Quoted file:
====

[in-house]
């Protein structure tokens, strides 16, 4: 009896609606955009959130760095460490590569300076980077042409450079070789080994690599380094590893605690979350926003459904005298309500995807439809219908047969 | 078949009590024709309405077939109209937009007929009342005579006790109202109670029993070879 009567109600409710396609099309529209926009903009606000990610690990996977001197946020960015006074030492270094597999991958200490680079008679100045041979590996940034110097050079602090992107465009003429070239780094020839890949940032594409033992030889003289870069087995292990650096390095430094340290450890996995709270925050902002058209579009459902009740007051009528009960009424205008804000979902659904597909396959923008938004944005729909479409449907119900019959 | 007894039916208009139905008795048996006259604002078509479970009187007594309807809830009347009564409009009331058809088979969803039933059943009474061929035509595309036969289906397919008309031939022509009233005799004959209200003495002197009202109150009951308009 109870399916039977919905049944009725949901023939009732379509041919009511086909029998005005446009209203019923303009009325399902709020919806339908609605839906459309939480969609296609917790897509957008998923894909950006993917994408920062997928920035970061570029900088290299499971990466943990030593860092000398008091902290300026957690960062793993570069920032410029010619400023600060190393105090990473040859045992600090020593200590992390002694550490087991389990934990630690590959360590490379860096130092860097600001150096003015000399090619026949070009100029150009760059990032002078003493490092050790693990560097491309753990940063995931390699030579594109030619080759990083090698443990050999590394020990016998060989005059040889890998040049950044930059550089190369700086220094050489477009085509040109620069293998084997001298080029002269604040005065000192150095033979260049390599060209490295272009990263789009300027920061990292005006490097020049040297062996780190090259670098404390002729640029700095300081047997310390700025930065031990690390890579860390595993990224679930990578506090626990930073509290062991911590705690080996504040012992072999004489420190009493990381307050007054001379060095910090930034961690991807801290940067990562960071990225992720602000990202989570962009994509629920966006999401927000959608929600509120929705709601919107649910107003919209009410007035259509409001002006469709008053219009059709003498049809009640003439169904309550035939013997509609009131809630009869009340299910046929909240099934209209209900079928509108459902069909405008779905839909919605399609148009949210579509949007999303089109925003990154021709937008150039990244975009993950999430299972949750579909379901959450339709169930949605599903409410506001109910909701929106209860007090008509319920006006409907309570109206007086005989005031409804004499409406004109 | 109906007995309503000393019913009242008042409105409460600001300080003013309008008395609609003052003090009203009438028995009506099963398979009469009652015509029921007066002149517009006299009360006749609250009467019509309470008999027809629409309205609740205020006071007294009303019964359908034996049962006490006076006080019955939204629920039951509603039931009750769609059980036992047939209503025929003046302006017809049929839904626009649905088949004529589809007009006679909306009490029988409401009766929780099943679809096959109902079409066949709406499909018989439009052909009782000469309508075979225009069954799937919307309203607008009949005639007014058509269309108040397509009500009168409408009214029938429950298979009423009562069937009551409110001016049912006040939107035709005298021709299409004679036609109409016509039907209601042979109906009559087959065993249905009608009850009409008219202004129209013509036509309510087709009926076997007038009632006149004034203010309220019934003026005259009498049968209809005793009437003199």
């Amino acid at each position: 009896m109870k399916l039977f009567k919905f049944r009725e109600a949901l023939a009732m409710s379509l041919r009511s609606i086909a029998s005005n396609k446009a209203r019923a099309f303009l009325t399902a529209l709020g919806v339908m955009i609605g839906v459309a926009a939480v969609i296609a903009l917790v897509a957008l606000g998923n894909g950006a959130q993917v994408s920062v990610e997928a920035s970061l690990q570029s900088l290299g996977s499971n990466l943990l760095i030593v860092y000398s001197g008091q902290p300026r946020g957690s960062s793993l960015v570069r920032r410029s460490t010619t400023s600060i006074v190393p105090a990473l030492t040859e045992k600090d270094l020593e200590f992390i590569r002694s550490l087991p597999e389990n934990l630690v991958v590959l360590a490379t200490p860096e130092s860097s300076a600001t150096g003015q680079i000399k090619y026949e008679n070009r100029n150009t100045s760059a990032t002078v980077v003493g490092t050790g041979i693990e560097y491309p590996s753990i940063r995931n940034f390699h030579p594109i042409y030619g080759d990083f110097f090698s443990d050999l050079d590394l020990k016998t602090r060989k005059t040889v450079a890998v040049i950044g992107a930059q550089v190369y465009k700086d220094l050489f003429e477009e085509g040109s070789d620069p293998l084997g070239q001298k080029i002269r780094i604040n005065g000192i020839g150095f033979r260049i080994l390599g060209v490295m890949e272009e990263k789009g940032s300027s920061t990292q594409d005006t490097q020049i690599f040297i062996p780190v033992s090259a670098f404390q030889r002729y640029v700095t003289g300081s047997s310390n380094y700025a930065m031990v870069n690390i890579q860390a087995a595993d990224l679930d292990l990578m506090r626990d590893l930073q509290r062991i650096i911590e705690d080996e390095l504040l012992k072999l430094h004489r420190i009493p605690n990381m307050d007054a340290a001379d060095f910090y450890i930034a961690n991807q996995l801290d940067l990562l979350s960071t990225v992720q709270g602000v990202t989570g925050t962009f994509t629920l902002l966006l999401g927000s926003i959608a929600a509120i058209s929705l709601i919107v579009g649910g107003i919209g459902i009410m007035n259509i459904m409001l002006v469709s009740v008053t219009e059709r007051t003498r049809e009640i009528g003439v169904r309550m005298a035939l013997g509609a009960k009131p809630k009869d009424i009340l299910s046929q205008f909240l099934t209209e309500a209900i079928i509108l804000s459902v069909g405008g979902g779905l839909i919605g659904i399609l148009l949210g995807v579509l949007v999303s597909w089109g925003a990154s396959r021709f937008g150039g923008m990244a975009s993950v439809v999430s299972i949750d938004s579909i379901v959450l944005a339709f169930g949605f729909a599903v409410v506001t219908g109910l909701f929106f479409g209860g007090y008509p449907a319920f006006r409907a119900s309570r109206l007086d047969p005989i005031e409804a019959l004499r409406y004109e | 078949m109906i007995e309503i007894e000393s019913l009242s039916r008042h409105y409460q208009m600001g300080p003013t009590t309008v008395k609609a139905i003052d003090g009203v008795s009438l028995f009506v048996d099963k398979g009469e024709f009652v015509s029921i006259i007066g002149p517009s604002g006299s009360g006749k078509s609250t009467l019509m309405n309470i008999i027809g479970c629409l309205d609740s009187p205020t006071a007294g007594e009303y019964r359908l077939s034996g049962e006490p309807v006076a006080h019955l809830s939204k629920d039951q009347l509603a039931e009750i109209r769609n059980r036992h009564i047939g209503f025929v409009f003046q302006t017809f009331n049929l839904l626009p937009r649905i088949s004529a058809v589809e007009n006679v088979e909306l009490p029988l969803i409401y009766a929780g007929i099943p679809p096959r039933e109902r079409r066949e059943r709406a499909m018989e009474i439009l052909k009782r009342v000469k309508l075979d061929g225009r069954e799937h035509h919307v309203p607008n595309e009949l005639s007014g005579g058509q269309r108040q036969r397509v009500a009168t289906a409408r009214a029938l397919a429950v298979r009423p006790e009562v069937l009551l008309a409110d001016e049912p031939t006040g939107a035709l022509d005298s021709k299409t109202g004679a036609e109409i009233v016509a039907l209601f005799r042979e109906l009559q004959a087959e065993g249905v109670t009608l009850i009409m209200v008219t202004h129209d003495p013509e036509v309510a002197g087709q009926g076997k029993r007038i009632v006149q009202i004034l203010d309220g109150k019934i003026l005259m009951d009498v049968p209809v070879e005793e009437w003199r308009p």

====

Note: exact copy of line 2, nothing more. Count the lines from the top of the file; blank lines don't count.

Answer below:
């Protein structure tokens, strides 16, 4: 009896609606955009959130760095460490590569300076980077042409450079070789080994690599380094590893605690979350926003459904005298309500995807439809219908047969 | 078949009590024709309405077939109209937009007929009342005579006790109202109670029993070879 009567109600409710396609099309529209926009903009606000990610690990996977001197946020960015006074030492270094597999991958200490680079008679100045041979590996940034110097050079602090992107465009003429070239780094020839890949940032594409033992030889003289870069087995292990650096390095430094340290450890996995709270925050902002058209579009459902009740007051009528009960009424205008804000979902659904597909396959923008938004944005729909479409449907119900019959 | 007894039916208009139905008795048996006259604002078509479970009187007594309807809830009347009564409009009331058809088979969803039933059943009474061929035509595309036969289906397919008309031939022509009233005799004959209200003495002197009202109150009951308009 109870399916039977919905049944009725949901023939009732379509041919009511086909029998005005446009209203019923303009009325399902709020919806339908609605839906459309939480969609296609917790897509957008998923894909950006993917994408920062997928920035970061570029900088290299499971990466943990030593860092000398008091902290300026957690960062793993570069920032410029010619400023600060190393105090990473040859045992600090020593200590992390002694550490087991389990934990630690590959360590490379860096130092860097600001150096003015000399090619026949070009100029150009760059990032002078003493490092050790693990560097491309753990940063995931390699030579594109030619080759990083090698443990050999590394020990016998060989005059040889890998040049950044930059550089190369700086220094050489477009085509040109620069293998084997001298080029002269604040005065000192150095033979260049390599060209490295272009990263789009300027920061990292005006490097020049040297062996780190090259670098404390002729640029700095300081047997310390700025930065031990690390890579860390595993990224679930990578506090626990930073509290062991911590705690080996504040012992072999004489420190009493990381307050007054001379060095910090930034961690991807801290940067990562960071990225992720602000990202989570962009994509629920966006999401927000959608929600509120929705709601919107649910107003919209009410007035259509409001002006469709008053219009059709003498049809009640003439169904309550035939013997509609009131809630009869009340299910046929909240099934209209209900079928509108459902069909405008779905839909919605399609148009949210579509949007999303089109925003990154021709937008150039990244975009993950999430299972949750579909379901959450339709169930949605599903409410506001109910909701929106209860007090008509319920006006409907309570109206007086005989005031409804004499409406004109 | 109906007995309503000393019913009242008042409105409460600001300080003013309008008395609609003052003090009203009438028995009506099963398979009469009652015509029921007066002149517009006299009360006749609250009467019509309470008999027809629409309205609740205020006071007294009303019964359908034996049962006490006076006080019955939204629920039951509603039931009750769609059980036992047939209503025929003046302006017809049929839904626009649905088949004529589809007009006679909306009490029988409401009766929780099943679809096959109902079409066949709406499909018989439009052909009782000469309508075979225009069954799937919307309203607008009949005639007014058509269309108040397509009500009168409408009214029938429950298979009423009562069937009551409110001016049912006040939107035709005298021709299409004679036609109409016509039907209601042979109906009559087959065993249905009608009850009409008219202004129209013509036509309510087709009926076997007038009632006149004034203010309220019934003026005259009498049968209809005793009437003199």